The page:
My name is Amy Wilson. I currently hold junior standing at Southern Oregon University and am pursuing a Bachelor of Science in Psychology. The study of chemical processes that influence behavior and physical well-being is an enticing subject that I am eagerly anticipating to learn more about. I am fascinated by the human body and the uniqueness of the brain; how it functions, and how differences in the brain attribute to differences in the personalities and strengths of individuals.
It is my hope to enter into a doctoral program where I can continue my education, expand my knowledge on disorders in brain functioning, and gain research experience in investigating neural mechanisms underlying learning processes, investigating neurotransmitters and receptor sites, and using technology such as fMRI, MRI, EEG, etc. All of these goals combined will aid in my preparation to assist individuals with cognitive or physical dysfunctions: ranging from, but not limited to, physical injury to chemical imbalances.
In the upcoming academic year I will be conducting research with Daniel DeNeui, Ph.D., Department Chair of Psychology. These research studies relate to cognitive load influences test-performance. More specifically, how modern technology distractions, such as cell phones, impair working memory and the ability to encode information into long-term memory in classroom settings. I will also engage in research with Mark Krause, Ph.D., Associate Professor of Psychology. This research focuses on the underlying cognitive mechanisms in relation to paranormal beliefs. We will be investigating if hemispheric lateralization of the brain can be an indicator for the degree to which an individual is "paranormal friendly."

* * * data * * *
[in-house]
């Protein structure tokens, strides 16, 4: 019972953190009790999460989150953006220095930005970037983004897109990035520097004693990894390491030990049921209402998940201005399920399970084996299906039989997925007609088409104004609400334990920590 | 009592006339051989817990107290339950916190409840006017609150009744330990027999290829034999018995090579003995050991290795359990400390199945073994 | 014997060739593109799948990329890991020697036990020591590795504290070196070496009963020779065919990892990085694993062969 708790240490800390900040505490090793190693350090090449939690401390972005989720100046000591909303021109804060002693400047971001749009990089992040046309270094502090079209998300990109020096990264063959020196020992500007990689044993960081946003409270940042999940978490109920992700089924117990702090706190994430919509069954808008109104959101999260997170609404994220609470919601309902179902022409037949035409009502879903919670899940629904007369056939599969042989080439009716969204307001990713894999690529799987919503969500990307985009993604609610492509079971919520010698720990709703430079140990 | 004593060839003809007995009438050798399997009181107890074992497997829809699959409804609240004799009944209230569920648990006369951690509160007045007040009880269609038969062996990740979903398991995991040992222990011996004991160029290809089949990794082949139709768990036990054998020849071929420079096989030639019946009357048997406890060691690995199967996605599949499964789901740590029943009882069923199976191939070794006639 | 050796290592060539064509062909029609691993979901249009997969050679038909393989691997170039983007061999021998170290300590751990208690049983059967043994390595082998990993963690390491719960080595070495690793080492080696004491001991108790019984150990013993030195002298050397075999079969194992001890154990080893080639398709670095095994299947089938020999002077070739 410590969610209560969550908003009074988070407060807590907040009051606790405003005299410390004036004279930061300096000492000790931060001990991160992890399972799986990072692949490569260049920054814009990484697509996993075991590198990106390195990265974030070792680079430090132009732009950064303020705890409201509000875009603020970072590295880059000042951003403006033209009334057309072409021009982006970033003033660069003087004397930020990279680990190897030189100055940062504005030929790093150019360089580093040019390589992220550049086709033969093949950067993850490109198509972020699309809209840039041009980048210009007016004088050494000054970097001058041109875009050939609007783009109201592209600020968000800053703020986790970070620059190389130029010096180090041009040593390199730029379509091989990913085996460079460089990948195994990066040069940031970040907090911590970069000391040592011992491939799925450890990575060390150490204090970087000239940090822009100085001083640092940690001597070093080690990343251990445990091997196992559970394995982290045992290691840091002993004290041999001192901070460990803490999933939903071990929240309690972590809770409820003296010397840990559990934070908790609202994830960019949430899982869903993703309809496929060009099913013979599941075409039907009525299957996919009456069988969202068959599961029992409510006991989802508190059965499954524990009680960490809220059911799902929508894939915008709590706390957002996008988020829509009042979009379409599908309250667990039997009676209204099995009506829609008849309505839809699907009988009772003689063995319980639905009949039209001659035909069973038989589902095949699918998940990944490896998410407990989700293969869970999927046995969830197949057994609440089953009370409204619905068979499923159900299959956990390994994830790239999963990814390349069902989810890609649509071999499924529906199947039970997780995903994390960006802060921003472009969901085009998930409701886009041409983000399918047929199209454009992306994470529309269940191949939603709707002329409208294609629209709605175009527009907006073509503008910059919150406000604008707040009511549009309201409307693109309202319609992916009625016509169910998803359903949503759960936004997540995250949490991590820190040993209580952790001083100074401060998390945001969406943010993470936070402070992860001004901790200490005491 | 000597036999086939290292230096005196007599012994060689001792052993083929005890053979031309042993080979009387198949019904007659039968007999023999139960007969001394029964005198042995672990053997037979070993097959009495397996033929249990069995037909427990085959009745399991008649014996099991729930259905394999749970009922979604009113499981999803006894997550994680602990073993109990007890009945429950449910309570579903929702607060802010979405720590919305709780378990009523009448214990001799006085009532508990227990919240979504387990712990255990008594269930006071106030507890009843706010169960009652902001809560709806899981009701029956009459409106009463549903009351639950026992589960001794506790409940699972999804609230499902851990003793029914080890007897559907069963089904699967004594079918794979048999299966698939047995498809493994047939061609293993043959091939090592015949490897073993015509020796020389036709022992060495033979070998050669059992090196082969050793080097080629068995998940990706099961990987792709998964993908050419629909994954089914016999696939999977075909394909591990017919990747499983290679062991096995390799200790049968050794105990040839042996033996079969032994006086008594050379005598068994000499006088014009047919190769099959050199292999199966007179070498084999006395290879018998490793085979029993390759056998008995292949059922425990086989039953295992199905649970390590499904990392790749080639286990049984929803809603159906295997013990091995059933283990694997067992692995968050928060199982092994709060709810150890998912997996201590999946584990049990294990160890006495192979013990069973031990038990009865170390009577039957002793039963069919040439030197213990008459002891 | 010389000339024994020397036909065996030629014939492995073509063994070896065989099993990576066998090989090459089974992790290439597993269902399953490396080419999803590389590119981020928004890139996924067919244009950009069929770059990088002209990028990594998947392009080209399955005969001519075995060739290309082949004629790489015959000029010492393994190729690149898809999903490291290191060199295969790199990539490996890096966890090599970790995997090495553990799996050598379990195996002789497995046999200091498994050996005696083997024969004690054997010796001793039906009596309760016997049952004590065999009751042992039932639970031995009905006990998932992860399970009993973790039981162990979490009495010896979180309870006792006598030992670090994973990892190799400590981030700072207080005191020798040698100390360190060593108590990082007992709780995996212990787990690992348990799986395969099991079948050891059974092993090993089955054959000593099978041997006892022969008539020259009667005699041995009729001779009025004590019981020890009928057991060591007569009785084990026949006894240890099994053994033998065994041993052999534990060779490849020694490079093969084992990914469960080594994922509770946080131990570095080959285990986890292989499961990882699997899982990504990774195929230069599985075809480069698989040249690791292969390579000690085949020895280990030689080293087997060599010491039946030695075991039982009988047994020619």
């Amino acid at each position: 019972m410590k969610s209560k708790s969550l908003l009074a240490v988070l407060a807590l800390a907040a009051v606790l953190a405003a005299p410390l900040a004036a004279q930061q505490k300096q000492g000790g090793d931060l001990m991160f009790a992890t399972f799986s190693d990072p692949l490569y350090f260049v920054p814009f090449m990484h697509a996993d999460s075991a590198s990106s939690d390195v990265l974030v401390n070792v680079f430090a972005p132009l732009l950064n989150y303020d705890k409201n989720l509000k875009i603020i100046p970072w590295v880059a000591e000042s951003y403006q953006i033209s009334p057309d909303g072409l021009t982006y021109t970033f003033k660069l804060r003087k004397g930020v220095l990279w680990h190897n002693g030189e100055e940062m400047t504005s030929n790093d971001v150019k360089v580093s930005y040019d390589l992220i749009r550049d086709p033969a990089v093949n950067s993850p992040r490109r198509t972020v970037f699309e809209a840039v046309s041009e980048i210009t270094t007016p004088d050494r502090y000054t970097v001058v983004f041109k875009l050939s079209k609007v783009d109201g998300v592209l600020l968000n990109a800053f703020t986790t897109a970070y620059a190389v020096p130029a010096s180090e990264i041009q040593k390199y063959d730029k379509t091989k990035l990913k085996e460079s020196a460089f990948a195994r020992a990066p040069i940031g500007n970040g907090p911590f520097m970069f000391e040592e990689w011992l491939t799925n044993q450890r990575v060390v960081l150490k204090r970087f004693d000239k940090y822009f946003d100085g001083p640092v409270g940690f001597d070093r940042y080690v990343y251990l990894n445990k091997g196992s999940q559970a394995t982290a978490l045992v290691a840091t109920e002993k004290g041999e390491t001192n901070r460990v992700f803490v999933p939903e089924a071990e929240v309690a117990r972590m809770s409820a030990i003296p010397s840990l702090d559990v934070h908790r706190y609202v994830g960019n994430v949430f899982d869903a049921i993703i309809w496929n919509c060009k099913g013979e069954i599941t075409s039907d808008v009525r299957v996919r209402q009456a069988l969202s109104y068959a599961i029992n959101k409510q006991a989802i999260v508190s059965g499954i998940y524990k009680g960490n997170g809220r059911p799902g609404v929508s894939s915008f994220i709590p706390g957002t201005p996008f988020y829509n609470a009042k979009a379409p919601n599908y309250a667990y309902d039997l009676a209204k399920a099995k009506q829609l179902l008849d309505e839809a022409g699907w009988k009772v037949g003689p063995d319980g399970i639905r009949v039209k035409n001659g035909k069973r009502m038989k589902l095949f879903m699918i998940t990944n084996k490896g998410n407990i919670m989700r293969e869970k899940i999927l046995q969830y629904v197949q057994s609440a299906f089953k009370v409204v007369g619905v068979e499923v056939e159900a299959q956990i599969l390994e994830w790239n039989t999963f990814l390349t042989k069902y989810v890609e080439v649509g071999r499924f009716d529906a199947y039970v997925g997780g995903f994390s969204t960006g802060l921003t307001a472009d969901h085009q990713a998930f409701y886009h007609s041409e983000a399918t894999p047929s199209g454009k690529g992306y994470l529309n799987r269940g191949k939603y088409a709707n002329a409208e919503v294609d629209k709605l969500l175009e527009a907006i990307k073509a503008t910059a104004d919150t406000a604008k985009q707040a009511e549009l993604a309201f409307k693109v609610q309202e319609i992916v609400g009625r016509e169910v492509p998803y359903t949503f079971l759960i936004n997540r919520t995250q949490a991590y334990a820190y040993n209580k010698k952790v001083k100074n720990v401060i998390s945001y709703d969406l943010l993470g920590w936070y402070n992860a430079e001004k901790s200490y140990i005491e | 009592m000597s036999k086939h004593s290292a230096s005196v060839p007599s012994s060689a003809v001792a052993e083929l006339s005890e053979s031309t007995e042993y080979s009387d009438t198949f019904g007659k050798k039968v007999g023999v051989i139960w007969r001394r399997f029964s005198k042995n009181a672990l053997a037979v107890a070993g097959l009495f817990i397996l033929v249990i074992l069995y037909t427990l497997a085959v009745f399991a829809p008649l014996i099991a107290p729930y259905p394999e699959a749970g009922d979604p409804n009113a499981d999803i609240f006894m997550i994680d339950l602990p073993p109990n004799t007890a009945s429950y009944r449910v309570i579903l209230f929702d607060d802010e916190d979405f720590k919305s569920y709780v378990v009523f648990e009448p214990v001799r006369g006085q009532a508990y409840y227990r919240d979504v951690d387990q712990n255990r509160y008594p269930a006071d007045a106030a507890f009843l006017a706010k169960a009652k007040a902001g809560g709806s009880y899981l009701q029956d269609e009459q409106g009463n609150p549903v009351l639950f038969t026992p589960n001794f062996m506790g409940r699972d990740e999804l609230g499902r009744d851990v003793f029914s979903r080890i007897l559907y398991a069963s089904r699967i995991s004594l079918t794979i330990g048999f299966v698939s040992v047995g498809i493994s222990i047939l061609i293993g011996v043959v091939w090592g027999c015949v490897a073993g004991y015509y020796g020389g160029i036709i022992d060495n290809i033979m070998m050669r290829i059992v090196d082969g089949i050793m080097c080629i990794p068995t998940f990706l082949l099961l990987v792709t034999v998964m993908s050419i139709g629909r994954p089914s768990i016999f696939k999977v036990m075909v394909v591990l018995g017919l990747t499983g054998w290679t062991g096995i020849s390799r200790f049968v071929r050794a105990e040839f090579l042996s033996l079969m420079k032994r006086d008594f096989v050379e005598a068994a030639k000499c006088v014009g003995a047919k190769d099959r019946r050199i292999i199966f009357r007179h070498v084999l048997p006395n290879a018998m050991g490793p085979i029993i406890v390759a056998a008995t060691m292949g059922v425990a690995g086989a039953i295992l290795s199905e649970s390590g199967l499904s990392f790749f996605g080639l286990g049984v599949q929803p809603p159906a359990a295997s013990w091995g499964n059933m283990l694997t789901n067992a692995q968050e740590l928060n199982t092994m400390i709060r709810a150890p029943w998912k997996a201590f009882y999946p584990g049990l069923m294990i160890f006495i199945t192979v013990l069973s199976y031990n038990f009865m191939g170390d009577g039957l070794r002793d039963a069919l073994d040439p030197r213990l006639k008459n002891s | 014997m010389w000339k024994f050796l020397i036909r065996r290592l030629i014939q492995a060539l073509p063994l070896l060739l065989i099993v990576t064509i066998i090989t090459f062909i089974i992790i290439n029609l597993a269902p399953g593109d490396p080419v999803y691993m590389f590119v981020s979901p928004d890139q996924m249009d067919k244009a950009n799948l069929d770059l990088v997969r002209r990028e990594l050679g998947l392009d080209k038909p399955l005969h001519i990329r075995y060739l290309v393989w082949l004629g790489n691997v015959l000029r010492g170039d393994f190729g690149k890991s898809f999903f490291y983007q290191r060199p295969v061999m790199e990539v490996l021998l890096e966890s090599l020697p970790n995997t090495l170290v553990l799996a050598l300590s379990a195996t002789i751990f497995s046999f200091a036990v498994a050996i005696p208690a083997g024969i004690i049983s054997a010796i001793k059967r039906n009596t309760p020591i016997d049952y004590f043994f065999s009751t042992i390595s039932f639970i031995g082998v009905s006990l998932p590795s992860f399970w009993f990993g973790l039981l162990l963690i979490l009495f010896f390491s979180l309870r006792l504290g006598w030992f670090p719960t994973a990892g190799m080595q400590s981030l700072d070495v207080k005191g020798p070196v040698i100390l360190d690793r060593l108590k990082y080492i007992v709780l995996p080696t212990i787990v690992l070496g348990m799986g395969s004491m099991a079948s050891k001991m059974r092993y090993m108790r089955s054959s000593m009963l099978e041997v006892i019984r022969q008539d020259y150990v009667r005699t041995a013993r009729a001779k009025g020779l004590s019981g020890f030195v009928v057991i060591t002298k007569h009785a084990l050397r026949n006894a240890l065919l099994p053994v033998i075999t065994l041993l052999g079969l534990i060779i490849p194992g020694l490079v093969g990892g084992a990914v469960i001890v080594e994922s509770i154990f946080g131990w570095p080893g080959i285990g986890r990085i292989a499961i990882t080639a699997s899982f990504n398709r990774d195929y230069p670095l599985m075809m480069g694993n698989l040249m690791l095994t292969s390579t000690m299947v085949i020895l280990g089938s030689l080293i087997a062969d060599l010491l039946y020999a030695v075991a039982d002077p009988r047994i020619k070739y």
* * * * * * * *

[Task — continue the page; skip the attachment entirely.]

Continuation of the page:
Aside from scientific research, I actively participate as: a volunteer for the Ashland Community Hospital, an Officer of the Biology Club, a member of the Psychology Club, a member of Psi-Chi, and as a member of Delta Alpha Phi.
A direct outcome of my involvement in extra-curricular activities and academic endeavors at Southern Oregon University is the increase of commitment and dedication to pursuing my education. I am optimistic about what the future holds, and excited for the day I can take the knowledge I gained from higher education and apply it to assist in changing lives.
Mentor: Dr. Mark Krause, Associate Professor of Psychology
SOU McNair Scholars Journal Fall 2012 – Vol. 9
2012 McNair Scholar Symposium
Slide Presentation: Hemispheric Lateralization in Cognitive Mechanisms Underlying Paranormal Belief